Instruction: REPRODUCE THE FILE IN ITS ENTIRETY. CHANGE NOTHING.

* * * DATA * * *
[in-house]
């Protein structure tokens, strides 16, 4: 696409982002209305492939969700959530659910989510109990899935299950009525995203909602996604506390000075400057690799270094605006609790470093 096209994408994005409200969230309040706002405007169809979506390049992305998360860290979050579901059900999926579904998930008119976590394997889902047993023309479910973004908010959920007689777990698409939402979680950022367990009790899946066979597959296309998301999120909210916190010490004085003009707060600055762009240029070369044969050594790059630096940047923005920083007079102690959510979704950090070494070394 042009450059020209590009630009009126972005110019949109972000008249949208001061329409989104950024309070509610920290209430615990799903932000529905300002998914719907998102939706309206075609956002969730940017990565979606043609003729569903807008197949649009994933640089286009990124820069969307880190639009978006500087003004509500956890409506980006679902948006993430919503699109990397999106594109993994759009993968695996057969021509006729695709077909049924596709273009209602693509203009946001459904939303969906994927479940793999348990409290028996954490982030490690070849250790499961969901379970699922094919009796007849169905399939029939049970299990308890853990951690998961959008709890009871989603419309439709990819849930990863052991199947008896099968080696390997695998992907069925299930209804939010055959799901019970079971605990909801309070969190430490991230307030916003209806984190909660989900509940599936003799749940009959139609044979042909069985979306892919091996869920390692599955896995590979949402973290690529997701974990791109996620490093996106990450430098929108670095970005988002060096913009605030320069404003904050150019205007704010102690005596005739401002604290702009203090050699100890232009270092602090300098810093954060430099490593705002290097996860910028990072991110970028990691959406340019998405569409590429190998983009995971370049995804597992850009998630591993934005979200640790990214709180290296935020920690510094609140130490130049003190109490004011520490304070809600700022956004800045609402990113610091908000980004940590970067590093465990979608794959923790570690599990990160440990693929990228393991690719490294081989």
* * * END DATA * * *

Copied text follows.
[in-house]
């Protein structure tokens, strides 16, 4: 696409982002209305492939969700959530659910989510109990899935299950009525995203909602996604506390000075400057690799270094605006609790470093 096209994408994005409200969230309040706002405007169809979506390049992305998360860290979050579901059900999926579904998930008119976590394997889902047993023309479910973004908010959920007689777990698409939402979680950022367990009790899946066979597959296309998301999120909210916190010490004085003009707060600055762009240029070369044969050594790059630096940047923005920083007079102690959510979704950090070494070394 042009450059020209590009630009009126972005110019949109972000008249949208001061329409989104950024309070509610920290209430615990799903932000529905300002998914719907998102939706309206075609956002969730940017990565979606043609003729569903807008197949649009994933640089286009990124820069969307880190639009978006500087003004509500956890409506980006679902948006993430919503699109990397999106594109993994759009993968695996057969021509006729695709077909049924596709273009209602693509203009946001459904939303969906994927479940793999348990409290028996954490982030490690070849250790499961969901379970699922094919009796007849169905399939029939049970299990308890853990951690998961959008709890009871989603419309439709990819849930990863052991199947008896099968080696390997695998992907069925299930209804939010055959799901019970079971605990909801309070969190430490991230307030916003209806984190909660989900509940599936003799749940009959139609044979042909069985979306892919091996869920390692599955896995590979949402973290690529997701974990791109996620490093996106990450430098929108670095970005988002060096913009605030320069404003904050150019205007704010102690005596005739401002604290702009203090050699100890232009270092602090300098810093954060430099490593705002290097996860910028990072991110970028990691959406340019998405569409590429190998983009995971370049995804597992850009998630591993934005979200640790990214709180290296935020920690510094609140130490130049003190109490004011520490304070809600700022956004800045609402990113610091908000980004940590970067590093465990979608794959923790570690599990990160440990693929990228393991690719490294081989």